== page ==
SI Joint


What is the Sacroiliac Joint (SI Joint)?

The sacroiliac joint is a small firm joint that lies at the junction of the spine and the pelvis. This joint does only minimal movement, but if it becomes painful it can radiate to the lower back, buttocks, groin, or legs. Patients who have SI Joint syndrome usually have a history of trauma, either falling on your buttocks or a motor vehicle accident during which the knees hit the dash board. Repeated rotation as seen in golfers, pitchers, ballet dancers, and ice skaters can result in this syndrome.

What are some of the Symptoms of Sacroiliac Joint Injury?

Since the joint is not easily palpated or manipulated it becomes a difficult problem in diagnosis. There are various test such as the Patrick’s and Gaenslen’s Test that will help Dr. Jagodowicz make a diagnosis. Many other problems such as hip arthritis, back pain, and sciatic pain can mimic SI joint pain.

How is the procedure performed?

A SI Joint injection is performed by Dr. Jagodowicz in an operating room setting as an outpatient procedure. You will be lying on your stomach on a special x-ray table. All precautions will be taken to ensure a sterile environment during the procedure. A local anesthetic will be used to numb the skin over the injection site. Dr. Jagodowicz will then direct a special spinal needle, using x-ray guidance, into the SI Joint. When proper placement has been confirmed by fluoroscopy (x-ray) using a contrast dye, a combination of numbing medicine (Xylocaine) and a steroid (Depo Medrol or Kenalog) is injected into the joint space.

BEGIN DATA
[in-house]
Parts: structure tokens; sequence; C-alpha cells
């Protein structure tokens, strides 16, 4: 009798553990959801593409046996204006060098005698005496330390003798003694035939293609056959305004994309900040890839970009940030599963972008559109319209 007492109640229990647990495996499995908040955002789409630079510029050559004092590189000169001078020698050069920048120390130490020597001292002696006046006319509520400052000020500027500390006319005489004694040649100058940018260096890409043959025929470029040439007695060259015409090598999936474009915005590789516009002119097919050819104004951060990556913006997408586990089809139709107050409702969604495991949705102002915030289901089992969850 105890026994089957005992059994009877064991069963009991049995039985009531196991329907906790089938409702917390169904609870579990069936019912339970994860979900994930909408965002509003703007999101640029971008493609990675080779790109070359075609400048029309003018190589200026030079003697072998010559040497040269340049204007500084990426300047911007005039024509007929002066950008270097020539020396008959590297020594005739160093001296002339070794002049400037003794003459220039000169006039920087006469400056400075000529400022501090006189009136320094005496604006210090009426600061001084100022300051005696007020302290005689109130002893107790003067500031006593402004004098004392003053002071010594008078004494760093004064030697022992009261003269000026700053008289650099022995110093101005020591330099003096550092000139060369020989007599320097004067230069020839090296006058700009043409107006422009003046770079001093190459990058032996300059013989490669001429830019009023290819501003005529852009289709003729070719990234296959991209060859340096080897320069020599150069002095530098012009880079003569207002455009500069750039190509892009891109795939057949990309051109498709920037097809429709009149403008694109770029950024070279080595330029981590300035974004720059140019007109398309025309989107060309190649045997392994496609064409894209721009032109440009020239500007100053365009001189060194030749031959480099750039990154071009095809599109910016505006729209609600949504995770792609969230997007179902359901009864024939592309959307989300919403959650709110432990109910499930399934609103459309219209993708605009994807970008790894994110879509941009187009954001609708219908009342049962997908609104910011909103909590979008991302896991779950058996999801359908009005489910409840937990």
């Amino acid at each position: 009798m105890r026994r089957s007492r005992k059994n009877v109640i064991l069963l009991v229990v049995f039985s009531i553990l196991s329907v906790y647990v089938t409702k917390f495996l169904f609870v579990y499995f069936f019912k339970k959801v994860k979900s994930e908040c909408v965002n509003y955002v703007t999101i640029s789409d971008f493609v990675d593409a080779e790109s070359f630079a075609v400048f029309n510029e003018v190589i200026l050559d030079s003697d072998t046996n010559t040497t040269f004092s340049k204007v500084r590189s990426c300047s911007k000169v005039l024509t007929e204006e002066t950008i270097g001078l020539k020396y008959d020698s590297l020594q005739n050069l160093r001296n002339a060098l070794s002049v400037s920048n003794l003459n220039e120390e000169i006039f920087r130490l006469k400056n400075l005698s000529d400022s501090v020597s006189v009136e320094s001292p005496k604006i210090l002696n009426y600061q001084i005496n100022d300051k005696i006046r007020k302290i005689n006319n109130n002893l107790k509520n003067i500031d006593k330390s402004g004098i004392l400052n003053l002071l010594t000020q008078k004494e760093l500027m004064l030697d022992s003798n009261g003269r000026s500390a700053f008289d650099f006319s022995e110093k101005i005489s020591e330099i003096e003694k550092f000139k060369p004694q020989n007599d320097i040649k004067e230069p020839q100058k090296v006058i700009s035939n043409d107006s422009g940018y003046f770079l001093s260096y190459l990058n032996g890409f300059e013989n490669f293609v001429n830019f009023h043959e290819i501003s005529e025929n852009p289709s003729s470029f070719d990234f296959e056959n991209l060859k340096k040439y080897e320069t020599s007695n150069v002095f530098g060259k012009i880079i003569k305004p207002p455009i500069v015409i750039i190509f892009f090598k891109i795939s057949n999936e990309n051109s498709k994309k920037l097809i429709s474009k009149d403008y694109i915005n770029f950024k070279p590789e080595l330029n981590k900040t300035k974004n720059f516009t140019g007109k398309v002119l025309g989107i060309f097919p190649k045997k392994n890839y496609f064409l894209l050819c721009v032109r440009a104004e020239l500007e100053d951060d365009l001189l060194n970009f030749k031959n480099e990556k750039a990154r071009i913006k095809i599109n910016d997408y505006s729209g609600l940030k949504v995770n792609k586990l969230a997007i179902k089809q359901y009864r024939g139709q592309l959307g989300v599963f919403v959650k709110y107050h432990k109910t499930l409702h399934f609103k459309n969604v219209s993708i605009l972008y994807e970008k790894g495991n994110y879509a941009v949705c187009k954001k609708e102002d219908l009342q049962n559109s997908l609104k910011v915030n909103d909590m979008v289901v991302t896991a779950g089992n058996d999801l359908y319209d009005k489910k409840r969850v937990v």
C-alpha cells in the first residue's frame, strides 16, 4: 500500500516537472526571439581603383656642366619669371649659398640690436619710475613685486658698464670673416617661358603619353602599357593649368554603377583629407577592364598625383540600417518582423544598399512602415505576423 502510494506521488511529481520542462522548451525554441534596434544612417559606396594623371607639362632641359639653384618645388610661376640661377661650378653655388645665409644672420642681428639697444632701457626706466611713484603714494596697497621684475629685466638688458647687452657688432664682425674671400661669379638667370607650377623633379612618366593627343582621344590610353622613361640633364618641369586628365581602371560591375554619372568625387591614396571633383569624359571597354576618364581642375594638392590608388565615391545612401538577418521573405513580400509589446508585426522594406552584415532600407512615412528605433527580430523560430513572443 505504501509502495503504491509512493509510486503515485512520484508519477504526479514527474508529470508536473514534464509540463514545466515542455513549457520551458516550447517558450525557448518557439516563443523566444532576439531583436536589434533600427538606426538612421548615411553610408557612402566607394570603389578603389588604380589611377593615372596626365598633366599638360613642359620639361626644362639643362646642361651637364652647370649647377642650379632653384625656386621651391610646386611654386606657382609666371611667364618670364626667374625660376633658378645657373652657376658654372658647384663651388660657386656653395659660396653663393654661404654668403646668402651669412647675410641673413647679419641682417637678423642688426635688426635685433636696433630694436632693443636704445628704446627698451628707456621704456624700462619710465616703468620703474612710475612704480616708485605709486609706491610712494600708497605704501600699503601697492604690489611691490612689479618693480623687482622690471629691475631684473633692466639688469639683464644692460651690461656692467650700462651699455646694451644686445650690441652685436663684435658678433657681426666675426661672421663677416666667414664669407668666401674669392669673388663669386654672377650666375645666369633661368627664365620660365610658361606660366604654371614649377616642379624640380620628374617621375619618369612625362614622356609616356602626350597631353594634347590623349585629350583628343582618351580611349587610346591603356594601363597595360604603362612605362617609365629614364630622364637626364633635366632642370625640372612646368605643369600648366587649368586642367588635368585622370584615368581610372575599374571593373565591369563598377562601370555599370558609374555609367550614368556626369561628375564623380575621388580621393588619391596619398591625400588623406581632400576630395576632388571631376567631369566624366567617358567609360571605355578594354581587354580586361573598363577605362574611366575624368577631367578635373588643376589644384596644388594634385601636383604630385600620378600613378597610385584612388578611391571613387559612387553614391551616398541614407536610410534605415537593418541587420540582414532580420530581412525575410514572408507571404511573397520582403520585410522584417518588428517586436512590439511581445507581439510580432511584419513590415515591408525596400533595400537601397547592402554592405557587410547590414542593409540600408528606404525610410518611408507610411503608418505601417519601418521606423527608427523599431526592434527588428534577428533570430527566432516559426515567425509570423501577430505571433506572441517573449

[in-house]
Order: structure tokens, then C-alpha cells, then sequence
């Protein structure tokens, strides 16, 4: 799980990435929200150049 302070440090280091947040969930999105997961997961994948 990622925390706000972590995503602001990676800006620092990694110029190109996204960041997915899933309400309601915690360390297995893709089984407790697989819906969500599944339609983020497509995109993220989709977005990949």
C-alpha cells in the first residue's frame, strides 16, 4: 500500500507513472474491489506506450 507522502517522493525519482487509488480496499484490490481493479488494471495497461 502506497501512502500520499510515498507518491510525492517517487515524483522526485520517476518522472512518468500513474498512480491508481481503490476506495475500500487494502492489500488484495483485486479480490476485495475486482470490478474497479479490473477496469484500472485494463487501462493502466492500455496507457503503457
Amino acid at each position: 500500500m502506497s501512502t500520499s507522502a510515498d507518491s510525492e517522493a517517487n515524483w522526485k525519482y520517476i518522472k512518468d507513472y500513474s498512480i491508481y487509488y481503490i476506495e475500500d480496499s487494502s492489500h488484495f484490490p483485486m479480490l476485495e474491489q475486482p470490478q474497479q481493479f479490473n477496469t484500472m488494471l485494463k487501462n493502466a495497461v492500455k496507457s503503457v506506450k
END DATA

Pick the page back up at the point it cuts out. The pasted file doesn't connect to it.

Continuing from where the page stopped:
Is the Procedure Painful?

You may feel some pressure sensation as the joint space is entered. You will receive sedation (usually by an Anesthesiologist) during the procedure and discomfort will be kept to a minimum. Post procedure, you may experience some injection site tenderness for several days. Cool compresses for 15 minute intervals on and off will usually control the discomfort for the first day.

Are there any Risks or Side effects from the Procedure?

Any time there is an injection through the skin, there is a risk of infection. This is why sterile conditions are used for this procedure. Although rare, nerve injury may occur.

Who should not have this procedure?

If you are on blood thinning medication (e.g. Coumadin, Plavix), or if you have an active infection or fever, you should not have the procedure. The procedure can be performed after a period of time when either blood thinning medication has been stopped, or when no active infection or fever is present. If you are pregnant, you should not have this procedure.

What are my Pre/Post Procedure Instructions?

Patients should have nothing by mouth for at least 6 hours prior to the procedure. You may take your regular medication (blood Pressure) with a sip of water. You will need a ride home and you should not drive yourself for at least 8 hrs after the block. You can return to normal activities the following day. If your pain is resolved or improved with injection of the Sacroiliac Joint, you may experience recurrence of pain later on. We usually repeat the process at least one additional time to ensure that there are no false positives or negatives as to pain relief. A longer lasting resolution to the problem can be performed by using a heating needle-radiofrequency “strip lesioning” of the affected SI Joint.